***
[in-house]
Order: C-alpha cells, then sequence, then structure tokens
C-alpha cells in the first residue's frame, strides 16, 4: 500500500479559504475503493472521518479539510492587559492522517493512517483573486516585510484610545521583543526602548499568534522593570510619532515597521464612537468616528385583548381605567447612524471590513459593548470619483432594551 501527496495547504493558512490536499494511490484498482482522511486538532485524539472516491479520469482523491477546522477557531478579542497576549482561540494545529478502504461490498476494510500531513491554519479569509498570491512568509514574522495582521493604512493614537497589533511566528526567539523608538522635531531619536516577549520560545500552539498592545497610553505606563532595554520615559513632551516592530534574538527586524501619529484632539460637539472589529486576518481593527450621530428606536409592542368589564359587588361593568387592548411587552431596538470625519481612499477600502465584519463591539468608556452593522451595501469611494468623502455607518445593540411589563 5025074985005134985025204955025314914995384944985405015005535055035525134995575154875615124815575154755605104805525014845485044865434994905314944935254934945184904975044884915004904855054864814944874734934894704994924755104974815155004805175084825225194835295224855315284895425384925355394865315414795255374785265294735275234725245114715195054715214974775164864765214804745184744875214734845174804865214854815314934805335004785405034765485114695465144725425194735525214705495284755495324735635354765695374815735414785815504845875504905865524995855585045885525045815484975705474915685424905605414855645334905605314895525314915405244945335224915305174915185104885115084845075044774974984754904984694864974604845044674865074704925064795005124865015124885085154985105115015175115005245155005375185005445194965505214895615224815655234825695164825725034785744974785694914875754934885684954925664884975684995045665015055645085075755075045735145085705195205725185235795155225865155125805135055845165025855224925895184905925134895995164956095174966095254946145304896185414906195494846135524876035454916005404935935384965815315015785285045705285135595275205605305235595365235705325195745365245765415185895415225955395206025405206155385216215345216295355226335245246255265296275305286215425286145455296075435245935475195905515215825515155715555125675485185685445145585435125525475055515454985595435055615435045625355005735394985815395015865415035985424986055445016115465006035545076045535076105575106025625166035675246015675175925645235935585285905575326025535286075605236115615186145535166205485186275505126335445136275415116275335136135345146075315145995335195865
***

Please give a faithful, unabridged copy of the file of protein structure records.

[in-house]
Order: C-alpha cells, then sequence, then structure tokens
C-alpha cells in the first residue's frame, strides 16, 4: 500500500479559504475503493472521518479539510492587559492522517493512517483573486516585510484610545521583543526602548499568534522593570510619532515597521464612537468616528385583548381605567447612524471590513459593548470619483432594551 501527496495547504493558512490536499494511490484498482482522511486538532485524539472516491479520469482523491477546522477557531478579542497576549482561540494545529478502504461490498476494510500531513491554519479569509498570491512568509514574522495582521493604512493614537497589533511566528526567539523608538522635531531619536516577549520560545500552539498592545497610553505606563532595554520615559513632551516592530534574538527586524501619529484632539460637539472589529486576518481593527450621530428606536409592542368589564359587588361593568387592548411587552431596538470625519481612499477600502465584519463591539468608556452593522451595501469611494468623502455607518445593540411589563 5025074985005134985025204955025314914995384944985405015005535055035525134995575154875615124815575154755605104805525014845485044865434994905314944935254934945184904975044884915004904855054864814944874734934894704994924755104974815155004805175084825225194835295224855315284895425384925355394865315414795255374785265294735275234725245114715195054715214974775164864765214804745184744875214734845174804865214854815314934805335004785405034765485114695465144725425194735525214705495284755495324735635354765695374815735414785815504845875504905865524995855585045885525045815484975705474915685424905605414855645334905605314895525314915405244945335224915305174915185104885115084845075044774974984754904984694864974604845044674865074704925064795005124865015124885085154985105115015175115005245155005375185005445194965505214895615224815655234825695164825725034785744974785694914875754934885684954925664884975684995045665015055645085075755075045735145085705195205725185235795155225865155125805135055845165025855224925895184905925134895995164956095174966095254946145304896185414906195494846135524876035454916005404935935384965815315015785285045705285135595275205605305235595365235705325195745365245765415185895415225955395206025405206155385216215345216295355226335245246255265296275305286215425286145455296075435245935475195905515215825515155715555125675485185685445145585435125525475055515454985595435055615435045625355005735394985815395015865415035985424986055445016115465006035545076045535076105575106025625166035675246015675175925645235935585285905575326025535286075605236115615186145535166205485186275505126335445136275415116275335136135345146075315145995335195865